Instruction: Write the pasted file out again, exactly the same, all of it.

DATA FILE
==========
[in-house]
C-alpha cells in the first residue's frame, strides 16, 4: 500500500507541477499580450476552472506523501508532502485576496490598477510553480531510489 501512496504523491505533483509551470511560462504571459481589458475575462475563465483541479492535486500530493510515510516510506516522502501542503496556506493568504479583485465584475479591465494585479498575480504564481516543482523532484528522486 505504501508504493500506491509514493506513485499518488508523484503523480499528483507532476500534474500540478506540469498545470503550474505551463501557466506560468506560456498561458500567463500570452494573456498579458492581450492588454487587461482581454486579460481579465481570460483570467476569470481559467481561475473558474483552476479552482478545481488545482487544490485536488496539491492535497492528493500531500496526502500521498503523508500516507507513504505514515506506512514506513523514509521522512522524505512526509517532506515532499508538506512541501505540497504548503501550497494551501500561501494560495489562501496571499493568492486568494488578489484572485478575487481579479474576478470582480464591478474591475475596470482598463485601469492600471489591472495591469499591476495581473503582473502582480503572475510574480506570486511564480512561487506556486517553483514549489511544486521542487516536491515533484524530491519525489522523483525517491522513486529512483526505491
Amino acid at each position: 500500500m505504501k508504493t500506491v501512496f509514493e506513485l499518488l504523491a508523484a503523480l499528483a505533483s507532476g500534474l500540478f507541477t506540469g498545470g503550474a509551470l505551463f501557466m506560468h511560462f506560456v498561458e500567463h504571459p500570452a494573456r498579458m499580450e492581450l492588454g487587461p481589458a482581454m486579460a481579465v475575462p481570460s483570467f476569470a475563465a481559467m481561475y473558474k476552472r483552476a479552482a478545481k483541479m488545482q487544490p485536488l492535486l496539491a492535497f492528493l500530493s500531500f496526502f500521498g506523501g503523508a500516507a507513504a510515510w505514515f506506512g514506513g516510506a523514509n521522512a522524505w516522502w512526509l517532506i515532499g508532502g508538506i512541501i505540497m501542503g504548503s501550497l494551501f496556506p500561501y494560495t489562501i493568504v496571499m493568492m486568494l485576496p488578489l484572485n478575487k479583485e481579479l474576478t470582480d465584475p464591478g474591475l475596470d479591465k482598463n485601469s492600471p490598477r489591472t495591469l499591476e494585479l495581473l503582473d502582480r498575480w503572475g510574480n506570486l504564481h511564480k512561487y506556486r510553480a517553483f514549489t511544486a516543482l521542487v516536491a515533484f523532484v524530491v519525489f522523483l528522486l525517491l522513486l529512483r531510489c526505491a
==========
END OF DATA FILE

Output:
[in-house]
C-alpha cells in the first residue's frame, strides 16, 4: 500500500507541477499580450476552472506523501508532502485576496490598477510553480531510489 501512496504523491505533483509551470511560462504571459481589458475575462475563465483541479492535486500530493510515510516510506516522502501542503496556506493568504479583485465584475479591465494585479498575480504564481516543482523532484528522486 505504501508504493500506491509514493506513485499518488508523484503523480499528483507532476500534474500540478506540469498545470503550474505551463501557466506560468506560456498561458500567463500570452494573456498579458492581450492588454487587461482581454486579460481579465481570460483570467476569470481559467481561475473558474483552476479552482478545481488545482487544490485536488496539491492535497492528493500531500496526502500521498503523508500516507507513504505514515506506512514506513523514509521522512522524505512526509517532506515532499508538506512541501505540497504548503501550497494551501500561501494560495489562501496571499493568492486568494488578489484572485478575487481579479474576478470582480464591478474591475475596470482598463485601469492600471489591472495591469499591476495581473503582473502582480503572475510574480506570486511564480512561487506556486517553483514549489511544486521542487516536491515533484524530491519525489522523483525517491522513486529512483526505491
Amino acid at each position: 500500500m505504501k508504493t500506491v501512496f509514493e506513485l499518488l504523491a508523484a503523480l499528483a505533483s507532476g500534474l500540478f507541477t506540469g498545470g503550474a509551470l505551463f501557466m506560468h511560462f506560456v498561458e500567463h504571459p500570452a494573456r498579458m499580450e492581450l492588454g487587461p481589458a482581454m486579460a481579465v475575462p481570460s483570467f476569470a475563465a481559467m481561475y473558474k476552472r483552476a479552482a478545481k483541479m488545482q487544490p485536488l492535486l496539491a492535497f492528493l500530493s500531500f496526502f500521498g506523501g503523508a500516507a507513504a510515510w505514515f506506512g514506513g516510506a523514509n521522512a522524505w516522502w512526509l517532506i515532499g508532502g508538506i512541501i505540497m501542503g504548503s501550497l494551501f496556506p500561501y494560495t489562501i493568504v496571499m493568492m486568494l485576496p488578489l484572485n478575487k479583485e481579479l474576478t470582480d465584475p464591478g474591475l475596470d479591465k482598463n485601469s492600471p490598477r489591472t495591469l499591476e494585479l495581473l503582473d502582480r498575480w503572475g510574480n506570486l504564481h511564480k512561487y506556486r510553480a517553483f514549489t511544486a516543482l521542487v516536491a515533484f523532484v524530491v519525489f522523483l528522486l525517491l522513486l529512483r531510489c526505491a